Voters ‘denied democracy’ with uncontested local election seats

23 Apr 19

England is facing “democracy deserts” in next week’s local elections with 148 seats going totally uncontested, according to the Electoral Reform Society.

The seats in the elections on Thursday next week where only one person is standing are spread across 47 councils in the country, the pressure group’s research said.

Of these the Conservatives will gain 137, Liberal Democrats will get five, four will go to independent candidates and Labour will get two.

The society also highlighted parties or independent candidates have also been guaranteed an additional 152 seats through multi-member wards going ‘under contested’ – where a lack of competition means that at least one seat in the ward is guaranteed for a particular party.

There are around 580,000 potential voters in these types of wards, and a further 270,000 voters who are in areas that will see no electoral challenge at all.

About 850,000 voters will be affected by the 300 uncontested or under contested seats, the group added.

The East Midlands has the highest number of uncontested seats, followed by the East of England, West Midlands and the South East, the research said.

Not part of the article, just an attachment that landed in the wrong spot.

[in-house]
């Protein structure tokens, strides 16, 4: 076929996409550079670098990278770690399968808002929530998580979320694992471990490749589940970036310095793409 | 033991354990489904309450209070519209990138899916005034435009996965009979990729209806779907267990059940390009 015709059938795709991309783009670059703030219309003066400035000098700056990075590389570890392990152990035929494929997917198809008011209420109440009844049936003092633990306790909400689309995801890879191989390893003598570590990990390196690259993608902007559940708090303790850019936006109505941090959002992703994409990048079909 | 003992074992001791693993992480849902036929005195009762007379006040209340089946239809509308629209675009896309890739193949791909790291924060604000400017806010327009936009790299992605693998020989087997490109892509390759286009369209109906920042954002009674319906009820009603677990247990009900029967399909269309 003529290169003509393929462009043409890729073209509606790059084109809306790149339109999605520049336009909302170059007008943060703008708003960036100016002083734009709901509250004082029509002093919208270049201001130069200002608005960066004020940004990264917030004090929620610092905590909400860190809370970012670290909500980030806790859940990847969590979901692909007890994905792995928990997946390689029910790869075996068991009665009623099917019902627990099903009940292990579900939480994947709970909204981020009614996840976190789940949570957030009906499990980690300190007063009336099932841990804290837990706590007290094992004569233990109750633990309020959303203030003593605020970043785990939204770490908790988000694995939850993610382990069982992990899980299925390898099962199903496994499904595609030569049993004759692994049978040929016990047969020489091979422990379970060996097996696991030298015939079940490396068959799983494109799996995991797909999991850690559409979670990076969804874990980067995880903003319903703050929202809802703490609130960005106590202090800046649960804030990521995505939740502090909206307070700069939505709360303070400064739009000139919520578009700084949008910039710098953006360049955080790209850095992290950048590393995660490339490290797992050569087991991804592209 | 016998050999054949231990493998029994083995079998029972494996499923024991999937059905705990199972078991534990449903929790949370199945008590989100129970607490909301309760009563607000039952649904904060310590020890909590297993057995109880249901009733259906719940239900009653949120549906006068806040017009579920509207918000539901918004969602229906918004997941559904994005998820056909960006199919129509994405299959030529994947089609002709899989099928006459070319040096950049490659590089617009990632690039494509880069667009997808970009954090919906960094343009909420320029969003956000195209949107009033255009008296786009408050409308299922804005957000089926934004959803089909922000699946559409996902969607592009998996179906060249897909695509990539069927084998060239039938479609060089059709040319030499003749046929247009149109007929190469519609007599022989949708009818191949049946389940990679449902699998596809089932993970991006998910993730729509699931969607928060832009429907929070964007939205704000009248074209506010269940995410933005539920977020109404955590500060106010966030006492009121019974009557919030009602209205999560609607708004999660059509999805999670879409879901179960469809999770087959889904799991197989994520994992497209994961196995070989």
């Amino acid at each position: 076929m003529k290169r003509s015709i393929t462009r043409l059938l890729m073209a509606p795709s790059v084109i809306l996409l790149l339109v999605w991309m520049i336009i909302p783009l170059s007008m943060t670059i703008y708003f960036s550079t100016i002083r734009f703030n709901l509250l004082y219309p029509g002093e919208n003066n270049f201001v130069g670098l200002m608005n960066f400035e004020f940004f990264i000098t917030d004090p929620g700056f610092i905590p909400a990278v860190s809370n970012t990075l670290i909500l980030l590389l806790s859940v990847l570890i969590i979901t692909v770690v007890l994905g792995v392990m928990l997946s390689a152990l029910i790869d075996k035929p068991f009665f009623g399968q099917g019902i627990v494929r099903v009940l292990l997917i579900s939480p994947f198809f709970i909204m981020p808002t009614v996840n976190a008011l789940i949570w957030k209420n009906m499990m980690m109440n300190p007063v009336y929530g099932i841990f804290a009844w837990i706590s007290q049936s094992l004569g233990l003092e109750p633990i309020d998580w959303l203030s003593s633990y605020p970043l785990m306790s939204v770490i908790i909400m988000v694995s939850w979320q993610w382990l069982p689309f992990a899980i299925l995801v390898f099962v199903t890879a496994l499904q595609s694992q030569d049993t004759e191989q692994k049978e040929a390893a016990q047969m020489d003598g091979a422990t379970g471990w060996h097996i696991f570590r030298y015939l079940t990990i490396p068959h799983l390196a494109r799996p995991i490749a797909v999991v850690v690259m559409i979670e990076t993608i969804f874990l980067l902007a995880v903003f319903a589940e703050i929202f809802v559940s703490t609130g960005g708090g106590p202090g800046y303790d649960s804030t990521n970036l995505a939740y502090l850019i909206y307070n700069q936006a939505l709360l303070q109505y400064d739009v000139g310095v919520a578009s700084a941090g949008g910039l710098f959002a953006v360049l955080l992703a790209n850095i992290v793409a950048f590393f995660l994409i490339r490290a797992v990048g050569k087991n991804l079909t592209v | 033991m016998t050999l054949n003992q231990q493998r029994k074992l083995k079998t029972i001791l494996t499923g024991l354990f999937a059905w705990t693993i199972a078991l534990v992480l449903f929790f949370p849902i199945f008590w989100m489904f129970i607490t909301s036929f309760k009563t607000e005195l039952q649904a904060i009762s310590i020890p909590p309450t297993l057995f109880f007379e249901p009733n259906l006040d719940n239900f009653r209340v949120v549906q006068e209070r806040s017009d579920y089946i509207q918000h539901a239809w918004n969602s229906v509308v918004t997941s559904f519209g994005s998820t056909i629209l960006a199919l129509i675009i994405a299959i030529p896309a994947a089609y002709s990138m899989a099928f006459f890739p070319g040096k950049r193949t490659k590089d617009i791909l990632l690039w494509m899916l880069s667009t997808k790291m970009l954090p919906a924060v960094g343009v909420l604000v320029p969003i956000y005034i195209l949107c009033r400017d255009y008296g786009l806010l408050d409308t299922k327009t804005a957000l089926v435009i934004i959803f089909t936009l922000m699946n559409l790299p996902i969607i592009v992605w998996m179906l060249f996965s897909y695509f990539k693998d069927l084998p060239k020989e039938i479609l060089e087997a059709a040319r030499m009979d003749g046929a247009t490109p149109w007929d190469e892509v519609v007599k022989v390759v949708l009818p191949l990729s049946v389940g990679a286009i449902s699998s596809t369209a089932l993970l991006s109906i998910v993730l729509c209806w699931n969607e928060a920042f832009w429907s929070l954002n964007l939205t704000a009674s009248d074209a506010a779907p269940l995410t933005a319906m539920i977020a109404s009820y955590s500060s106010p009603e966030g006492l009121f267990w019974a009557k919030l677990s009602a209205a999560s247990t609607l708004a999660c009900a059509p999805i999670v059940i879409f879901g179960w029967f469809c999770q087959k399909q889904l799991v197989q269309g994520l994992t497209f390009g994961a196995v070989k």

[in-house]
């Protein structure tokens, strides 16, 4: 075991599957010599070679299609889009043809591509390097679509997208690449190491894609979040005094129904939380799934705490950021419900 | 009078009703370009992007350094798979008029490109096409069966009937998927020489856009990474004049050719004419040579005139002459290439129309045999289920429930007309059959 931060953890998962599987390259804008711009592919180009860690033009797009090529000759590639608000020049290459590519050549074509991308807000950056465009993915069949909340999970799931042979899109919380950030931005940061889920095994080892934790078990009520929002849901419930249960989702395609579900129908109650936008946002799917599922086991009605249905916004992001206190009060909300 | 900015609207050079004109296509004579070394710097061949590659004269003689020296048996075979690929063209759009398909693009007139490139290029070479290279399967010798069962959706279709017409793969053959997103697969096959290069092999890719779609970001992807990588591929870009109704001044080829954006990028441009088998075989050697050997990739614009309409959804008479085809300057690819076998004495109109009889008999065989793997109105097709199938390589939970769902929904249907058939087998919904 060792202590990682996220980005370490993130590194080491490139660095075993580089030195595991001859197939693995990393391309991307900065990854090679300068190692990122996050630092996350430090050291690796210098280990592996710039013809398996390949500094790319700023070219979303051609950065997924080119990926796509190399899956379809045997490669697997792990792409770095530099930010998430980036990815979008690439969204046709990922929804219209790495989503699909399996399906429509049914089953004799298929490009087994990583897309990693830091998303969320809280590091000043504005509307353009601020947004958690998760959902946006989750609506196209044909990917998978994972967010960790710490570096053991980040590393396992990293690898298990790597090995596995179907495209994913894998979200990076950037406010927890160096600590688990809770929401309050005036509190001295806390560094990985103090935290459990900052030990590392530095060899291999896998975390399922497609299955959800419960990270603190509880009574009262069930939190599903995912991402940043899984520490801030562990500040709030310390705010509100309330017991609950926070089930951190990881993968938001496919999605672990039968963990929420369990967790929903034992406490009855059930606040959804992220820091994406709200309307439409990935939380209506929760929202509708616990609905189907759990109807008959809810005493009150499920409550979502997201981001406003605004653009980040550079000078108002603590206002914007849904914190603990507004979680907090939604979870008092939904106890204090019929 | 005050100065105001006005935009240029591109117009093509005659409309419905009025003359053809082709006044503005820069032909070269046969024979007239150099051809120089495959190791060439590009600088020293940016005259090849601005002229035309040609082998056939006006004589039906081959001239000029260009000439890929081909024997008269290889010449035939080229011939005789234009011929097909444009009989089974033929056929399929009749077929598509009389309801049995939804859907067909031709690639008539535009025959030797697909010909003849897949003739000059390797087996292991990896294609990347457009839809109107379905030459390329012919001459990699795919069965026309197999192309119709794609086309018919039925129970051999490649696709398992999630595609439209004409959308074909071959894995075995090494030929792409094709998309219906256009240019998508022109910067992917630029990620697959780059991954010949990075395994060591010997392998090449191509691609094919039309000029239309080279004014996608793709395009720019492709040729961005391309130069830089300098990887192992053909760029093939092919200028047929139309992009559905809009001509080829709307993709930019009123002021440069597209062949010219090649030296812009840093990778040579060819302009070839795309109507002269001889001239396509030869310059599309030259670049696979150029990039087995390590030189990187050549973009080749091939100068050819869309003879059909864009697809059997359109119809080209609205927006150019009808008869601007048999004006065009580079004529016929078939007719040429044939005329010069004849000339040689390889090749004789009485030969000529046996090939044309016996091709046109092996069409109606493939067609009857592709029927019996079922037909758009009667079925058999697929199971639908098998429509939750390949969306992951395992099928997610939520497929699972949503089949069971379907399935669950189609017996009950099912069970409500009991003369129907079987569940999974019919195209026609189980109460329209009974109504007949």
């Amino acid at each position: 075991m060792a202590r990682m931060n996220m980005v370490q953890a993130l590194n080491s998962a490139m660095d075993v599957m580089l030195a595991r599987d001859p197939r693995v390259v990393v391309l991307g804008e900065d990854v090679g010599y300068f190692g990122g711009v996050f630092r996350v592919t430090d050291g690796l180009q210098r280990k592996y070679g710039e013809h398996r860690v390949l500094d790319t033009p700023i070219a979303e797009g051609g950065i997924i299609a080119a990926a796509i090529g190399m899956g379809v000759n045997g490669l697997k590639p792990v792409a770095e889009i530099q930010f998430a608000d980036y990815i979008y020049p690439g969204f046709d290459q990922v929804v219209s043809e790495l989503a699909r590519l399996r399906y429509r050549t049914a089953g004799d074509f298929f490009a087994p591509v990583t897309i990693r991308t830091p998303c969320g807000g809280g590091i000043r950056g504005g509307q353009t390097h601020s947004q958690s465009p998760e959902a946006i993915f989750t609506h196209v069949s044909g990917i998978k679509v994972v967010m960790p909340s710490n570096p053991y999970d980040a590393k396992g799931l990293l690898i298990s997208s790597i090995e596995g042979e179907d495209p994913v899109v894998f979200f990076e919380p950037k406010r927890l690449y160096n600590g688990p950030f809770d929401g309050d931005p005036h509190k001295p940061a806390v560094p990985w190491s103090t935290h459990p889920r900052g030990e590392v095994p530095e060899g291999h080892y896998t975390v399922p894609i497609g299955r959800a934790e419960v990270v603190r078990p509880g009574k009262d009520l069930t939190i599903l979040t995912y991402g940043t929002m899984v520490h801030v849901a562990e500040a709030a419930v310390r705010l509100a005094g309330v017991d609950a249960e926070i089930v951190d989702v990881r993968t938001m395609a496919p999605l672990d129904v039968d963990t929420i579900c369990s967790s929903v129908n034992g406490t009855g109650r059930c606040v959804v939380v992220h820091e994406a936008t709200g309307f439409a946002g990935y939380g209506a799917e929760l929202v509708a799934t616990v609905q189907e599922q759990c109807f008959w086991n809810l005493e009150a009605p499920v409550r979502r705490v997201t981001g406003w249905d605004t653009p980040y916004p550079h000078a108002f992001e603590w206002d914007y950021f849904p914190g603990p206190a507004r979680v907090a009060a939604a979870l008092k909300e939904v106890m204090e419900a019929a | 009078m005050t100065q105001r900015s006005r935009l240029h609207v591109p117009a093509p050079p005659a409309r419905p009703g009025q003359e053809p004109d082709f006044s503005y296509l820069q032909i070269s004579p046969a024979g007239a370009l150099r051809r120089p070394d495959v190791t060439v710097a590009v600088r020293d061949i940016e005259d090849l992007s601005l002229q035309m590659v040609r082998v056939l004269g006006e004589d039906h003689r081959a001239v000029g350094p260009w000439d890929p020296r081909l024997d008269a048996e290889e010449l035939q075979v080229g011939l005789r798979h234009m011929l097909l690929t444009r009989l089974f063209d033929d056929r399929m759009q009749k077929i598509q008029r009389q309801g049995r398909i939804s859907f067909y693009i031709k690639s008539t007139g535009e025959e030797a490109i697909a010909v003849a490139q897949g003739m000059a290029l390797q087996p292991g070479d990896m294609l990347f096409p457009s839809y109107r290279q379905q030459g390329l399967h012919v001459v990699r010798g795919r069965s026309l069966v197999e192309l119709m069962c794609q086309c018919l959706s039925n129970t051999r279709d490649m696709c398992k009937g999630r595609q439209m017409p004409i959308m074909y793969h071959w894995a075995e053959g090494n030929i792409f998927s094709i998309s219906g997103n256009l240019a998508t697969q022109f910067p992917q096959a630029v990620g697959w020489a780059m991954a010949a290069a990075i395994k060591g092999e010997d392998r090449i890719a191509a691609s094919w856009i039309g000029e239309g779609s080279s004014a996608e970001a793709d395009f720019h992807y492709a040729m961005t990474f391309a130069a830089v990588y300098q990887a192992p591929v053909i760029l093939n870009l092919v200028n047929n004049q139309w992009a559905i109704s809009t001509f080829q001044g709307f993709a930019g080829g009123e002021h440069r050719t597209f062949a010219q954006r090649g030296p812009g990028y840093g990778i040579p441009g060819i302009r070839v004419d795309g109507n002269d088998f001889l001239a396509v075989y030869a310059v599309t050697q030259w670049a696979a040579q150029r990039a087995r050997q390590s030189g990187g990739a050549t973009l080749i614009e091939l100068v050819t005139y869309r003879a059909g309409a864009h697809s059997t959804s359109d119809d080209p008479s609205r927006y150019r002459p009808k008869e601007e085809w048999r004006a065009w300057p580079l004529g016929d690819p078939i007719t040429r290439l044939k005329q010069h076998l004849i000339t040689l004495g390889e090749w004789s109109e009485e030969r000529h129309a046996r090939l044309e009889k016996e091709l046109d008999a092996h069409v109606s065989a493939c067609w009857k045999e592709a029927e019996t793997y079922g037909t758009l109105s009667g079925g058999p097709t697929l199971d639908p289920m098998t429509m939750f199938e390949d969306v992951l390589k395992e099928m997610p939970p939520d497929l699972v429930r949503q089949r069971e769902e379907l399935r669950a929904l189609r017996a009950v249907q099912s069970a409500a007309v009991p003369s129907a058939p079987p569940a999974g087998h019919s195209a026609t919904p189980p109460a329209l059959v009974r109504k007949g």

Darren Hughes, chief executive of the ERS, said: “Elections are a cornerstone of our democracy. Yet around 270,000 are being denied the chance to exercise their most basic democratic right and have their say on who represents them. Clearly something is not right, with voters going totally unheard.

“Large parts of England are at risk of becoming ‘democracy deserts’, with seats going uncontested and residents having no say who represents them.”

Hughes noted Scotland has almost entirely eradicated “the scourge of uncontested seats” since introducing proportional voting in 2007.

This method, where voters rank their preferred representatives as opposed to selecting one candidate, could bring an end to what the ERS calls “rotten boroughs”.

“It’s time we brought the era of rotten boroughs to a close, by scrapping the broken first-past-the-post system in England and ensuring there is always real competition. A more proportional system would end the crisis of local ‘one party states’ and open up our politics at last,” he added. 

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